For starters, I made my favorite brownie recipe, Robert Steinberg's Fudgy Brownies from The Essence of Chocolate. The recipe was perfect for two dozen minis. I ended up baking them for 14 minutes, and they were nice and fudgy in the middle--not dry at all. After I removed the brownies from the pan and let them cool, I dressed them up with some paper wrappers. But they needed something more. Unlike the ones from Dorie's recipe, they were quite flat on top, so dipping didn't seem like a good idea. Then I realized--they needed frosting! Cream cheese frosting seemed like the perfect way to go. I piped some swirls on top, added some colorful sprinkles, and they looked quite festive. And from what I hear, they were a hit with the birthday girl. Brianna and Gillian helped me eat the extra unfrosted brownies, and we'll definitely be making these again. Soon.

You can find the brownie recipe at the link above. And here's what I used for the frosting:

Cream Cheese Frosting
(adapted from Fine Cooking)

2 ounces (4 tablespoons) unsalted butter, softened
4 ounces (1/2 package) cream cheese, softened
1 ounce (1/4 cup) powdered sugar
1 teaspoon vanilla

In a medium bowl, cream together the butter and cream cheese until light and fluffy. (I used my hand mixer.) Beat in the powdered sugar and vanilla until there are no lumps. Add a bit more sugar for a sweeter frosting. Makes enough for 15-16 minis. Increase the recipe to top a full batch of brownies. I used a 1M tip to pipe the swirls.

Tuesday, August 18, 2009

Spice girl

One of the things you do as a parent is worry. Am I doing this right? Am I teaching my kids the right things? It's easy to make yourself totally crazy. It seems like lately I have a harder time with it. I miss my mom being on the other end of the phone, reassuring me that I'm doing okay, that things will turn out just fine, that my sisters and I were the same way as kids. I know these things, but it's nice to have someone else tell me, too.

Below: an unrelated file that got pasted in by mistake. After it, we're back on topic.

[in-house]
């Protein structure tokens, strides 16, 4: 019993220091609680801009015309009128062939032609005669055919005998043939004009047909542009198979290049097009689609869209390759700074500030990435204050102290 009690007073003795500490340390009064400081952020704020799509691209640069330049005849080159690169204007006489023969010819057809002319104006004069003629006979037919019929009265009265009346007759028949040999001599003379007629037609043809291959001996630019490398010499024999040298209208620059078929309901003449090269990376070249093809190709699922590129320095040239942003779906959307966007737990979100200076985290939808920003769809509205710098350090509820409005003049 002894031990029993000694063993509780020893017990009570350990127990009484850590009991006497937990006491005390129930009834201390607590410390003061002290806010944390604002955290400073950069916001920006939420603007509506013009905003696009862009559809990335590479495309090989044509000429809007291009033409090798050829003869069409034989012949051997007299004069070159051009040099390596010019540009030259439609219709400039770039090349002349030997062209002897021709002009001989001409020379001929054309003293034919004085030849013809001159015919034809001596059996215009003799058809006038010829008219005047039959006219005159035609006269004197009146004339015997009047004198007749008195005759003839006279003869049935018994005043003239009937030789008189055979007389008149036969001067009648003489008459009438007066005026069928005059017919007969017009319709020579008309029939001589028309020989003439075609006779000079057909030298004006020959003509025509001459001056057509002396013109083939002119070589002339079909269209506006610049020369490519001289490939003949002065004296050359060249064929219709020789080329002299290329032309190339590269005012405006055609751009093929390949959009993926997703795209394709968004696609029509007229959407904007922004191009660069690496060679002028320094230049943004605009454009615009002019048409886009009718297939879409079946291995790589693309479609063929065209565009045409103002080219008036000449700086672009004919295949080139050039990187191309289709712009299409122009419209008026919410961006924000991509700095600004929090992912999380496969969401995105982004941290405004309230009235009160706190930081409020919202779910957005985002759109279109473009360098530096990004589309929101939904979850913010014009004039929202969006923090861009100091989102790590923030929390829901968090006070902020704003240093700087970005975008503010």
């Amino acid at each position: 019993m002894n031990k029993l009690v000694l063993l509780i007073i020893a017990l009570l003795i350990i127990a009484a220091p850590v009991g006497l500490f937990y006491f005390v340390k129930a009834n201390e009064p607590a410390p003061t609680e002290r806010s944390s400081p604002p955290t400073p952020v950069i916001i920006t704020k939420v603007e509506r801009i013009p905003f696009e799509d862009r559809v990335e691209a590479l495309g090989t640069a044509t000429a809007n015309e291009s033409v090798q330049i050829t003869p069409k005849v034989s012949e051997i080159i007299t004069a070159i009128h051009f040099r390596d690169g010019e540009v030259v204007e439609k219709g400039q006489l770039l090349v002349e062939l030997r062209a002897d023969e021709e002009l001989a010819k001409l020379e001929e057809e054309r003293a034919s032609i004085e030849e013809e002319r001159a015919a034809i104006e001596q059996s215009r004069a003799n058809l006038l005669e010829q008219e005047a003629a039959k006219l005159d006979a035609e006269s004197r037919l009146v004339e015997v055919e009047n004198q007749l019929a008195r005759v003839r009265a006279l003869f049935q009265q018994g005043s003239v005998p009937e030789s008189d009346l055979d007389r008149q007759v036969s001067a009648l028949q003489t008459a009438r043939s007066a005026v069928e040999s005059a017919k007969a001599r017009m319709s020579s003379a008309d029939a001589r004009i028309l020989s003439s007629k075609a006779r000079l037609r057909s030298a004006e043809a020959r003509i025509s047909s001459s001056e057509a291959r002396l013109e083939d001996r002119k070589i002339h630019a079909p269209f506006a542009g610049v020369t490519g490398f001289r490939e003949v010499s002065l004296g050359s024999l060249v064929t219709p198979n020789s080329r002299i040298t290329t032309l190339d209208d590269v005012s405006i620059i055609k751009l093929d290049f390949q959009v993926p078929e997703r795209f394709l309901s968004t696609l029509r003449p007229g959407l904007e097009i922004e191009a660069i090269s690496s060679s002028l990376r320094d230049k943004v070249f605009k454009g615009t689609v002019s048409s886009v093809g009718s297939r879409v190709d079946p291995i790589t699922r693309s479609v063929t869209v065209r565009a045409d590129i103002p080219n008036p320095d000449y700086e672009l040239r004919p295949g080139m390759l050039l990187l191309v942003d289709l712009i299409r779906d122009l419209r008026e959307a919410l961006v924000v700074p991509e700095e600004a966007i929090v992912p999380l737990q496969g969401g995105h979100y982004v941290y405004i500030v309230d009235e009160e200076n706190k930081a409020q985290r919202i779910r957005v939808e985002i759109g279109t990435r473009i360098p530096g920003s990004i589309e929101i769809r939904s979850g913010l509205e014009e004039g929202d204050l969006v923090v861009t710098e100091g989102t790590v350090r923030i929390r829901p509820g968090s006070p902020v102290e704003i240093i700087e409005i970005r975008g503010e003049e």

From day one, food is a worry. Is the baby eating enough, often enough? When should you start solid food, what to feed first? What if my child won't eat any vegetables if I give her fruit first? I realize now that I didn't know how good I had it before they could talk back to me. =) Gillian still eats most things put in front of her, but Brianna is definitely more picky. (Though I swear, lately, she must be gearing up for a growth spurt because she's been eating everything in sight.) But I also realize that I'm lucky--my girls will at least try just about anything. While Brianna and Gillian have a certain fondness for mac & cheese (Annie's from a box; they don't like my homemade) and chicken nuggets, they eat a lot of other stuff too. At two, Brianna loved pesto even more than ketchup. Of course, these days she likes to tell me that she doesn't like it at all. But she'll try things like sushi, though she doesn't like the vinegar in the rice. And we're still working on some of the veggies... =)